A life apart
They could be any two aging Southern sisters out for a Sunday drive.
The younger of the two stashes her sister's walker in the back of the Buick, then slips into the driver's seat and heads for open road.
With the love of exploration they have always shared, the women leave behind their small hometown, with its courthouse bell tolling the hours. Their windows rolled up tight against the bugs and sledgehammer heat of southern Alabama, they skim past cotton fields that stretch to the horizon.
The car kicks up little clouds of red dust on the dirt roads that slice through the region's piney woods and pockets of poverty.
It is a corner of the Deep South made familiar to readers around the world by the spirited, white-haired woman at the wheel. For she is not just another resident of this rural county. She is the elusive, fiercely private author of one of the 20th Century's best-read novels, "To Kill a Mockingbird."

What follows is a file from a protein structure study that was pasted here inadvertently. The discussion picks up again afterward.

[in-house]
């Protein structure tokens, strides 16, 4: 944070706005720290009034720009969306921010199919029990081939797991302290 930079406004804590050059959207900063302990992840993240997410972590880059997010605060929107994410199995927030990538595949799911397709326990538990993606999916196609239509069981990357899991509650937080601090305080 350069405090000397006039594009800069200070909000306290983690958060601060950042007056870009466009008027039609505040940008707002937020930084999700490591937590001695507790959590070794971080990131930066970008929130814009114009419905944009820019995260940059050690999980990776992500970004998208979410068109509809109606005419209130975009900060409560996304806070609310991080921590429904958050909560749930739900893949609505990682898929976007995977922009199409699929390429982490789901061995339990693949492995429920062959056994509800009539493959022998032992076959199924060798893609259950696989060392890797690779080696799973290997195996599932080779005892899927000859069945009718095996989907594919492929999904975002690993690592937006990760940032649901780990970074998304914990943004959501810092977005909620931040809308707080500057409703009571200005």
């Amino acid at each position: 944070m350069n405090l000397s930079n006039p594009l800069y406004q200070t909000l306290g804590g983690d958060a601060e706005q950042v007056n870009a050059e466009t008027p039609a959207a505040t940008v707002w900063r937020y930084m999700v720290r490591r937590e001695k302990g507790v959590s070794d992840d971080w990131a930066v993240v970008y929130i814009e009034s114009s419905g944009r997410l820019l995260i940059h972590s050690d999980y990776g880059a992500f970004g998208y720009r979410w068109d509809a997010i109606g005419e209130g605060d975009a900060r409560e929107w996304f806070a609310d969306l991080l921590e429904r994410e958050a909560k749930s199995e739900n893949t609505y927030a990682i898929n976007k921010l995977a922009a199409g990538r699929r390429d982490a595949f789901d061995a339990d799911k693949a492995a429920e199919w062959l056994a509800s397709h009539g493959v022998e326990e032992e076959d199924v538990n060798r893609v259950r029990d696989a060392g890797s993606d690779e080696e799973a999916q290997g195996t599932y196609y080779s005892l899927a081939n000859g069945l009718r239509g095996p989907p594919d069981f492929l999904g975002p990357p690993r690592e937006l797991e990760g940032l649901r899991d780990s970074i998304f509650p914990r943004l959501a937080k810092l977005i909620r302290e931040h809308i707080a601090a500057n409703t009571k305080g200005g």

She is Harper Lee.
(Chicago Tribune, registration required.)
A really lovely piece about Harper Lee's life ... told almost, but not entirely, without the cooperation of Harper Lee herself. (She allowed them to photograph her for the piece, but she did not grant any interviews.) It's much better in the actual physical newspaper -- that's where I first saw it -- because it has several wonderful photographs. Even without them, it's a really nice piece of writing, of a length you don't generally find even in the features part of the newspaper.Posted by iain at September 14, 2002 12:34 AM